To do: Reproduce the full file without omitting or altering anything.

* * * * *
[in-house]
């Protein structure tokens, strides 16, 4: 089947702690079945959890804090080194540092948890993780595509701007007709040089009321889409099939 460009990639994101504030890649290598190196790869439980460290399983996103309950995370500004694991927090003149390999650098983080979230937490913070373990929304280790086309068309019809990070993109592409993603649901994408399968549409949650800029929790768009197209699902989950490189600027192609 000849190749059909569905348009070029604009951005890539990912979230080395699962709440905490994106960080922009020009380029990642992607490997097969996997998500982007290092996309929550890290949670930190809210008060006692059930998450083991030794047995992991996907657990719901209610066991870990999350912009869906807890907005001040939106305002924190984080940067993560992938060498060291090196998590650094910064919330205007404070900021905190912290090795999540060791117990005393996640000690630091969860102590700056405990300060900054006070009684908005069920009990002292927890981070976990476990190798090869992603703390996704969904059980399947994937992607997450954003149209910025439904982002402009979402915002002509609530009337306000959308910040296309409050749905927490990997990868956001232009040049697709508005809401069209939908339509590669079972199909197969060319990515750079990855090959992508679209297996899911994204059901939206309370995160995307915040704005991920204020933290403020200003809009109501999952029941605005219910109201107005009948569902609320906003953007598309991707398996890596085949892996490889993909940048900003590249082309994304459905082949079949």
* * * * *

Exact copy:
[in-house]
């Protein structure tokens, strides 16, 4: 089947702690079945959890804090080194540092948890993780595509701007007709040089009321889409099939 460009990639994101504030890649290598190196790869439980460290399983996103309950995370500004694991927090003149390999650098983080979230937490913070373990929304280790086309068309019809990070993109592409993603649901994408399968549409949650800029929790768009197209699902989950490189600027192609 000849190749059909569905348009070029604009951005890539990912979230080395699962709440905490994106960080922009020009380029990642992607490997097969996997998500982007290092996309929550890290949670930190809210008060006692059930998450083991030794047995992991996907657990719901209610066991870990999350912009869906807890907005001040939106305002924190984080940067993560992938060498060291090196998590650094910064919330205007404070900021905190912290090795999540060791117990005393996640000690630091969860102590700056405990300060900054006070009684908005069920009990002292927890981070976990476990190798090869992603703390996704969904059980399947994937992607997450954003149209910025439904982002402009979402915002002509609530009337306000959308910040296309409050749905927490990997990868956001232009040049697709508005809401069209939908339509590669079972199909197969060319990515750079990855090959992508679209297996899911994204059901939206309370995160995307915040704005991920204020933290403020200003809009109501999952029941605005219910109201107005009948569902609320906003953007598309991707398996890596085949892996490889993909940048900003590249082309994304459905082949079949």